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Hasty trial against Viasna continues: court reads case files at record speed

2023 2023-01-20T14:30:52+0300 2023-01-20T14:32:07+0300 en The Human Rights Center “Viasna” The Human Rights Center “Viasna”
The Human Rights Center “Viasna”

The trial over Viasna’s leadership continues in the Lieninski District court of Minsk. Among the defendants is Nobel Peace Prize 2022 laureate Ales Bialiatski. Unlike many other high-profile cases, the procedure is fast: hearings take place every day. The defendants, who have been in custody since July 14, 2021, have pleaded not guilty. Their interrogation will take place after studying the written materials of the case. Viasna tells what happened in court on January 17–19 and what new facts were revealed about the process.

Up to 8,000 pages a day: court examines files at record speed

Written materials on the Viasna case contain 85,000 pages.

This week, the court continues to read out the case materials—there are 283 volumes of 300 pages each. Surprisingly, one-fifth of them, 60 volumes, has been already made through. At the first sittings 18 volumes were read out; at the eighth sitting, on January 17, 27 volumes were read out, while on January 18 and 19, 15 volumes of the criminal case were studied.

On January 19, the court examined information from data storage devices seized from Uladzimir Labkovich during searches and his messengers’ history. In addition, on the same day, another report of the interrogation of Viasna human rights defender Alena Laptsionak was read. She was arrested together with other Viasna activists on July 14, 2021, and released later. One of the reports of Laptsionak's questioning has already been read at the second court session on the Viasna case.

Valiantsin Stefanovic: “I will never give up”


In a recent letter, Valiantsin Stefanovich points out that the trial seems to be artificially sped up, and apparently it was not the decision of the judge. He briefly comments on the process:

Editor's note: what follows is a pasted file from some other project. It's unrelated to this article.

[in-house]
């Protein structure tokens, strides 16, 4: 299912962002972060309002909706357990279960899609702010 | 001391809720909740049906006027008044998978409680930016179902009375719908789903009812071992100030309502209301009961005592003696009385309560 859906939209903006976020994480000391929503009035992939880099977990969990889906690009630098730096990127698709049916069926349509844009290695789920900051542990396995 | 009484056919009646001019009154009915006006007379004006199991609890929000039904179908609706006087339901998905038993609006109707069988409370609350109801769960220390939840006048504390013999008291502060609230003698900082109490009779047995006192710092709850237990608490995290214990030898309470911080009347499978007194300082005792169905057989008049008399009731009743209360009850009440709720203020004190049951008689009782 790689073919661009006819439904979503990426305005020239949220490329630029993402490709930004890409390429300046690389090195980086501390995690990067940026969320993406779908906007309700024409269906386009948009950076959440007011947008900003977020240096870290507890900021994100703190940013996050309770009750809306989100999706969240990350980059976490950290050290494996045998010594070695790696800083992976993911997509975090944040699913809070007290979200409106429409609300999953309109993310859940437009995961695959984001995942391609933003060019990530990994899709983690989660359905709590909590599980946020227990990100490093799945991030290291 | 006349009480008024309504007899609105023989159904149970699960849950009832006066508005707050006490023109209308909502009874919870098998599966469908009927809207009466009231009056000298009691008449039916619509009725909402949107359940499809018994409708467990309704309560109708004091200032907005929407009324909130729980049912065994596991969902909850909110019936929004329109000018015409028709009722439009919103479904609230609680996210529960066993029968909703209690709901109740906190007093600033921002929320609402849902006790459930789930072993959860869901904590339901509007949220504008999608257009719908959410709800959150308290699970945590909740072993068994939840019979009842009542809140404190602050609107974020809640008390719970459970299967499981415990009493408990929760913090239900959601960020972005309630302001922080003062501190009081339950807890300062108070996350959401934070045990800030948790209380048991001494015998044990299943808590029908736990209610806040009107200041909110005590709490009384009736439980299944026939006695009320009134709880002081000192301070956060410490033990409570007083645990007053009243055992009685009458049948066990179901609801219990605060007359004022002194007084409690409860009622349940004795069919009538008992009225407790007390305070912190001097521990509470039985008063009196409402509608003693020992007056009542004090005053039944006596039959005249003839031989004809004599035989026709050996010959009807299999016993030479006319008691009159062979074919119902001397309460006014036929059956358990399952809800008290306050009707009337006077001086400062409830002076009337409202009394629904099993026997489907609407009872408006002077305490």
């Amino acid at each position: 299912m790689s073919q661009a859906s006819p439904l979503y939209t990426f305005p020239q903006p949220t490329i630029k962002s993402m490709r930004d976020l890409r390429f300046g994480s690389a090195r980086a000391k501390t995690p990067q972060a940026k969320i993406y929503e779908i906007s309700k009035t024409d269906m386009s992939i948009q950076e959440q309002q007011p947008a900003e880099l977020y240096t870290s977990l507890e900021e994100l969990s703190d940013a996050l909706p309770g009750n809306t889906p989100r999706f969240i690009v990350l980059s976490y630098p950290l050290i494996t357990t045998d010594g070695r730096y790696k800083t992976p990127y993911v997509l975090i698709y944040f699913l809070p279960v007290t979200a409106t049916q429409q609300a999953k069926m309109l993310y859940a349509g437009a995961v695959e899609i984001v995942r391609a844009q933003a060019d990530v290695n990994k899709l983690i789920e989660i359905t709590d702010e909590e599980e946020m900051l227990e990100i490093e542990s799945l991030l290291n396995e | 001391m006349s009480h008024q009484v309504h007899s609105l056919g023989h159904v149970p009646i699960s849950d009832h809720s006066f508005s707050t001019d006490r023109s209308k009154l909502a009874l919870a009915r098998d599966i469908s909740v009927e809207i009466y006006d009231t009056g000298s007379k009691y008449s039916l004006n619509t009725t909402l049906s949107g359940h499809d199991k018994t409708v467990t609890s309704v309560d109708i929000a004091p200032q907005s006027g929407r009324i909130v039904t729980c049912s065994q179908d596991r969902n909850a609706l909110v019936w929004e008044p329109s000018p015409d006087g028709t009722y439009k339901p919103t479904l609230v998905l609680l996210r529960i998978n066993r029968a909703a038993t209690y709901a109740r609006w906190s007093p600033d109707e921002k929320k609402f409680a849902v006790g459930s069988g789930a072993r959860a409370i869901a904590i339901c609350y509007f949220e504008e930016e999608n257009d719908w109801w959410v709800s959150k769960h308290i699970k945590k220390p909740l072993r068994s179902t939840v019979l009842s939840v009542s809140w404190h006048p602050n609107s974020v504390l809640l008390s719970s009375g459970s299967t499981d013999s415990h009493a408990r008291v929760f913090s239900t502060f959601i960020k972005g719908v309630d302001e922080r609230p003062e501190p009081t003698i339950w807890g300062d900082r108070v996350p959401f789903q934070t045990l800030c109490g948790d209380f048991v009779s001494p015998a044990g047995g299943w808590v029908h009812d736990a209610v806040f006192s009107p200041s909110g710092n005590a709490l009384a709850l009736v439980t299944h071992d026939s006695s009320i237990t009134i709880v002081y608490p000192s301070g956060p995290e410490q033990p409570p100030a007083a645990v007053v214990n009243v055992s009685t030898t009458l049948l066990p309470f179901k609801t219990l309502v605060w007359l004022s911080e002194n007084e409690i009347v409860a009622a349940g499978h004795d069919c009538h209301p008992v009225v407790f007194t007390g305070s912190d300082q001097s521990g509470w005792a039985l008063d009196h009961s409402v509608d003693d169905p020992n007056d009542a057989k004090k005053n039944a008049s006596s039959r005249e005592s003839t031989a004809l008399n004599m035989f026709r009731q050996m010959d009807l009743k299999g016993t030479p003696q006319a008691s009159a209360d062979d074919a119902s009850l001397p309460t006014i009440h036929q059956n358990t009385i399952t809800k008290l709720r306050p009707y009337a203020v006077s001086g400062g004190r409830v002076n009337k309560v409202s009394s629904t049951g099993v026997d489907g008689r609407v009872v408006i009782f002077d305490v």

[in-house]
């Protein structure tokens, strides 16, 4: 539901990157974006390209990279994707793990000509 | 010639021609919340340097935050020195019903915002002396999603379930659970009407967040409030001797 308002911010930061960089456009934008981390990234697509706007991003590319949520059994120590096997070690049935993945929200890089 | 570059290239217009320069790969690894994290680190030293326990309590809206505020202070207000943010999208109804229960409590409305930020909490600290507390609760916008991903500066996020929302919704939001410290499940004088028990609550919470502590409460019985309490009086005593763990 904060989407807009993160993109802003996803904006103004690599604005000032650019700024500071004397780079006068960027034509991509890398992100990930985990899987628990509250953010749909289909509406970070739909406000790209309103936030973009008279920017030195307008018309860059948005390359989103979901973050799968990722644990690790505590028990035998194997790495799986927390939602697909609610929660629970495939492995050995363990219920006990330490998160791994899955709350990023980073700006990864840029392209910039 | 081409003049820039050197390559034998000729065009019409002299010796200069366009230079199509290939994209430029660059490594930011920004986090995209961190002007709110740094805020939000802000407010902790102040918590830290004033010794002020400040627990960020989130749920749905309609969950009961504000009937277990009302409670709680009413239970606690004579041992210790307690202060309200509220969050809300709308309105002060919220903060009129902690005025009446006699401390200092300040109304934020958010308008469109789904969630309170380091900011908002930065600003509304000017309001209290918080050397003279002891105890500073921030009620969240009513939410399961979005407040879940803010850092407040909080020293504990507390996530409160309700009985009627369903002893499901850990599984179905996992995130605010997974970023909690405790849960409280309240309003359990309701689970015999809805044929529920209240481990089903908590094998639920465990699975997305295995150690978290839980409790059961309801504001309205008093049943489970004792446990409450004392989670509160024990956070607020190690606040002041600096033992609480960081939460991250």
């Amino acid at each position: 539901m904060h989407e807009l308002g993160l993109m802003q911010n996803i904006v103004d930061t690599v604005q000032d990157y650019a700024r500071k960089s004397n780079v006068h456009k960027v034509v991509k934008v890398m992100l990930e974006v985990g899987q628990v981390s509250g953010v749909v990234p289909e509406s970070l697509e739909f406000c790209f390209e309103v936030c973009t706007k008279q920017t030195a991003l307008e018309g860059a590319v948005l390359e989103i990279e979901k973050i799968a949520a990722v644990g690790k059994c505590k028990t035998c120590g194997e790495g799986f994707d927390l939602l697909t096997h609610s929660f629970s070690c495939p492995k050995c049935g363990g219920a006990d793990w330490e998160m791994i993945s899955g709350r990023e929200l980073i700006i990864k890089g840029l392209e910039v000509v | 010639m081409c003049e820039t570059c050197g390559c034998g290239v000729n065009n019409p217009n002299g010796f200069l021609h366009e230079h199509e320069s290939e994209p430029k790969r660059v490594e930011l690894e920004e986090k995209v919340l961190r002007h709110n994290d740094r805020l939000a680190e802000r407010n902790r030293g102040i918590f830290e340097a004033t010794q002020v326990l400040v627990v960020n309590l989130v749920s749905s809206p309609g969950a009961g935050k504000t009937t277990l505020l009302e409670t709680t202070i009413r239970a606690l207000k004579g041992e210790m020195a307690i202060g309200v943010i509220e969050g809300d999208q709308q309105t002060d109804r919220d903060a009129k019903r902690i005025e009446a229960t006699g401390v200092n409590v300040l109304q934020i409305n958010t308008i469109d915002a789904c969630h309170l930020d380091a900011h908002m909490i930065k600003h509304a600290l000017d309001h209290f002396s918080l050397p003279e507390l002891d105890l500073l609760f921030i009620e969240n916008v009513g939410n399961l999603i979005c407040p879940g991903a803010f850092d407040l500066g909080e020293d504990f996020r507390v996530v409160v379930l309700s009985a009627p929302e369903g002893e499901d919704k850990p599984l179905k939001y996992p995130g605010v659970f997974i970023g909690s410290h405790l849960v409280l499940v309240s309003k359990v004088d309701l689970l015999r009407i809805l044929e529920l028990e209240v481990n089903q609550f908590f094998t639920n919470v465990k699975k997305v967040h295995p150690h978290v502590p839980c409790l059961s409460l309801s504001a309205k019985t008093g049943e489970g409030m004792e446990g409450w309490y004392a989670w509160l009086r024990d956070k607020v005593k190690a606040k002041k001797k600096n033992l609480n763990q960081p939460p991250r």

“I feel very strong now. I will never give up. I am not afraid of them. I believe that soon we will all see each other and hug each other.”

Process spectator: Prosecution evidence is questionable

A spectator who attended the hearings says:

“Accusations against human rights defenders are based on confiscated documents in the form of receipts, bank statements on the movement of funds, contracts for work and re-contracting, project applications, witness testimony, and correspondence in messengers extracts. The "quality" of the evidence presented by the state prosecutor is occasionally questioned by both the lawyers and the defendants themselves. Lawyers have drawn attention that a number of documents do not contain an official translation into the language of the criminal proceedings. The state prosecutor has answered that in the next volumes of the criminal case, the certified official translation will be provided and read out.

Ales Bialiatski is active in his own defense. The Viasna chairman points out that a large number of confiscated contracts with Pavasaris lack the signature of the second party, the director, and from the accounting point of view, such documents are null and void. Bialiatski draws attention to the fact that a number of documents belong to the period which is not imputed to them under the article on the financing of group actions that grossly violate public order.”